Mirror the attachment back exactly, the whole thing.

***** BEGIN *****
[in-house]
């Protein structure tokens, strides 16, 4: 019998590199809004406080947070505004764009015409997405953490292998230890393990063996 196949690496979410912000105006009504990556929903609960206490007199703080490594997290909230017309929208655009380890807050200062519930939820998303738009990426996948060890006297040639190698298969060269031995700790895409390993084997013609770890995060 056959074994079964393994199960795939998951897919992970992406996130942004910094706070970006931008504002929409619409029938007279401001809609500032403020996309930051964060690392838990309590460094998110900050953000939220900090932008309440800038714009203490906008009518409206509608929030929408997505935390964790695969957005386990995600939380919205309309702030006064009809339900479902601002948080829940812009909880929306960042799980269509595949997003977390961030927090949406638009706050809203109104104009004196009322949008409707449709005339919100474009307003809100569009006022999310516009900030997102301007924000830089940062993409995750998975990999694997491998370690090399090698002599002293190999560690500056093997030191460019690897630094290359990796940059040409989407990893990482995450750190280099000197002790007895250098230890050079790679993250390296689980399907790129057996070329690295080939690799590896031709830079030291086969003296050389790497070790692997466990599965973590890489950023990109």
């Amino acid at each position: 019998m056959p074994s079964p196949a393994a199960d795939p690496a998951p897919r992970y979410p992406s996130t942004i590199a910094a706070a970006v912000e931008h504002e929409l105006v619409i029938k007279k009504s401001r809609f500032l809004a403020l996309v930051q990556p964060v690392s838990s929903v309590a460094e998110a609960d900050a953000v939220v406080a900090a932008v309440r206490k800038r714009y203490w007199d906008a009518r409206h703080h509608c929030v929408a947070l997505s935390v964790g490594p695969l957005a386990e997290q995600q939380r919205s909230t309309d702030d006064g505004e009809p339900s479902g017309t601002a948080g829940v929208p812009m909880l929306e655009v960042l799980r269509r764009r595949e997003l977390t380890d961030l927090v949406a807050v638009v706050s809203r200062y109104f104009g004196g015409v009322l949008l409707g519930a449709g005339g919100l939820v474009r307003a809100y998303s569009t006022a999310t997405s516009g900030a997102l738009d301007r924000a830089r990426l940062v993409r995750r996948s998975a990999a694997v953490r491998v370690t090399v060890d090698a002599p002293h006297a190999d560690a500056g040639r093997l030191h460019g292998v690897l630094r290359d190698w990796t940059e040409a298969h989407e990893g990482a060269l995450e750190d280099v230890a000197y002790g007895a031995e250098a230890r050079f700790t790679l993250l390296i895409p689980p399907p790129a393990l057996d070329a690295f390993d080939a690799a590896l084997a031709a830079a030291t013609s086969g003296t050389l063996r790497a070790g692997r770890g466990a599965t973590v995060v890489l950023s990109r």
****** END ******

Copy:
[in-house]
């Protein structure tokens, strides 16, 4: 019998590199809004406080947070505004764009015409997405953490292998230890393990063996 196949690496979410912000105006009504990556929903609960206490007199703080490594997290909230017309929208655009380890807050200062519930939820998303738009990426996948060890006297040639190698298969060269031995700790895409390993084997013609770890995060 056959074994079964393994199960795939998951897919992970992406996130942004910094706070970006931008504002929409619409029938007279401001809609500032403020996309930051964060690392838990309590460094998110900050953000939220900090932008309440800038714009203490906008009518409206509608929030929408997505935390964790695969957005386990995600939380919205309309702030006064009809339900479902601002948080829940812009909880929306960042799980269509595949997003977390961030927090949406638009706050809203109104104009004196009322949008409707449709005339919100474009307003809100569009006022999310516009900030997102301007924000830089940062993409995750998975990999694997491998370690090399090698002599002293190999560690500056093997030191460019690897630094290359990796940059040409989407990893990482995450750190280099000197002790007895250098230890050079790679993250390296689980399907790129057996070329690295080939690799590896031709830079030291086969003296050389790497070790692997466990599965973590890489950023990109």
């Amino acid at each position: 019998m056959p074994s079964p196949a393994a199960d795939p690496a998951p897919r992970y979410p992406s996130t942004i590199a910094a706070a970006v912000e931008h504002e929409l105006v619409i029938k007279k009504s401001r809609f500032l809004a403020l996309v930051q990556p964060v690392s838990s929903v309590a460094e998110a609960d900050a953000v939220v406080a900090a932008v309440r206490k800038r714009y203490w007199d906008a009518r409206h703080h509608c929030v929408a947070l997505s935390v964790g490594p695969l957005a386990e997290q995600q939380r919205s909230t309309d702030d006064g505004e009809p339900s479902g017309t601002a948080g829940v929208p812009m909880l929306e655009v960042l799980r269509r764009r595949e997003l977390t380890d961030l927090v949406a807050v638009v706050s809203r200062y109104f104009g004196g015409v009322l949008l409707g519930a449709g005339g919100l939820v474009r307003a809100y998303s569009t006022a999310t997405s516009g900030a997102l738009d301007r924000a830089r990426l940062v993409r995750r996948s998975a990999a694997v953490r491998v370690t090399v060890d090698a002599p002293h006297a190999d560690a500056g040639r093997l030191h460019g292998v690897l630094r290359d190698w990796t940059e040409a298969h989407e990893g990482a060269l995450e750190d280099v230890a000197y002790g007895a031995e250098a230890r050079f700790t790679l993250l390296i895409p689980p399907p790129a393990l057996d070329a690295f390993d080939a690799a590896l084997a031709a830079a030291t013609s086969g003296t050389l063996r790497a070790g692997r770890g466990a599965t973590v995060v890489l950023s990109r």